Let there be no doubt. The upcoming meeting of the Federal Reserve on March 14-15 has been the most telegraphed policy meeting in recent memory. Instead of the typical guesswork before hearing the conclusions of the data-dependent central bank, this time policymakers drove towards a single conclusion. Comments by Chairwoman Janet Yellen started by saying interest rate hikes are coming “fairly soon” in February to observation that they are “likely appropriate” in March. The market saw the trending language and started pricing in a near certainty of action this month despite the fact that this meeting has no associated press conference. Today’s employment report, the last major report before the decision, did nothing to change the consensus. So it looks like the Fed is stepping in.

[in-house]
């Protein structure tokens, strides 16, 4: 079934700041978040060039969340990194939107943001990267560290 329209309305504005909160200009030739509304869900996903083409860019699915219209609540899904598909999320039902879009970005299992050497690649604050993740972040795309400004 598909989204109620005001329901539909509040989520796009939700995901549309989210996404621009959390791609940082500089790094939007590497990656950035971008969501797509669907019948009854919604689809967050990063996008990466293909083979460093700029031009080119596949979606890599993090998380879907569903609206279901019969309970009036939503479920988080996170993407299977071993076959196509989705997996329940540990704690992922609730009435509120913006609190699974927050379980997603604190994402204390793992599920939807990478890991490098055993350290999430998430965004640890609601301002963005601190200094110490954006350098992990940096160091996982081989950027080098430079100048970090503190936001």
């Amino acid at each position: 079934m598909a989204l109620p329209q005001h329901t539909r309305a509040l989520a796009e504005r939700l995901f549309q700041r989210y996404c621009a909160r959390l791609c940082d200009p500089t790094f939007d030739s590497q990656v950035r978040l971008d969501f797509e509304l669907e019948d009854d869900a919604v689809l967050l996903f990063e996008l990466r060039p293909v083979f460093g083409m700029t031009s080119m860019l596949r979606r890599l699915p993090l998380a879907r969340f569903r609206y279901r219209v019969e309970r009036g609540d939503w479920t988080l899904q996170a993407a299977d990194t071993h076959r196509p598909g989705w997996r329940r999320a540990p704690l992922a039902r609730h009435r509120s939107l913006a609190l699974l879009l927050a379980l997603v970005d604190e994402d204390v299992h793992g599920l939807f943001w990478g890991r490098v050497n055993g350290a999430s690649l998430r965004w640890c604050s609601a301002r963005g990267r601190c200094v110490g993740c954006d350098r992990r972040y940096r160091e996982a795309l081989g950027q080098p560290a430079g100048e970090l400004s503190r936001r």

So now the real question is how often the Fed will act this year. Expectations started in 2017 for three interest rate increases, though we should note that the same was true going into both 2015 and 2016 each of which ended with a single hike. The game has changed at this point, however, with the new Administration’s pro-deficit policy proposals which have pushed up inflation expectations. Clearly, with expectations up and the recent trailing inflation readings looking firm, the Fed is looking to prevent a problem. That said, it is a delicate balance. Economic downturns are often triggered by monetary policy tightening as they look to cool an overheated economy. While forthcoming fiscal policy is likely to be inflation-boosting, the timing of those policies looks to be pushing off. The “repeal and replace” process on the Affordable Care Act (ACA) was originally anticipated to be swift clearing the way for early discussion on tax reform and possibly infrastructure. At this point, the ACA discussion is taking time and may not reach a point of consensus for action until middle 2017 at the earliest. Then, the upcoming debt ceiling (i.e. the legislated limit on US Treasury issuance) becomes an issue and will have to be addressed pushing debate on tax reform until later this year with the impact of any changes likely falling to 2018. The data that the Fed must monitor looks to be as much the timing of their fiscal policy cousins as much as it is the traditional economic metrics to avoid doing too much too soon.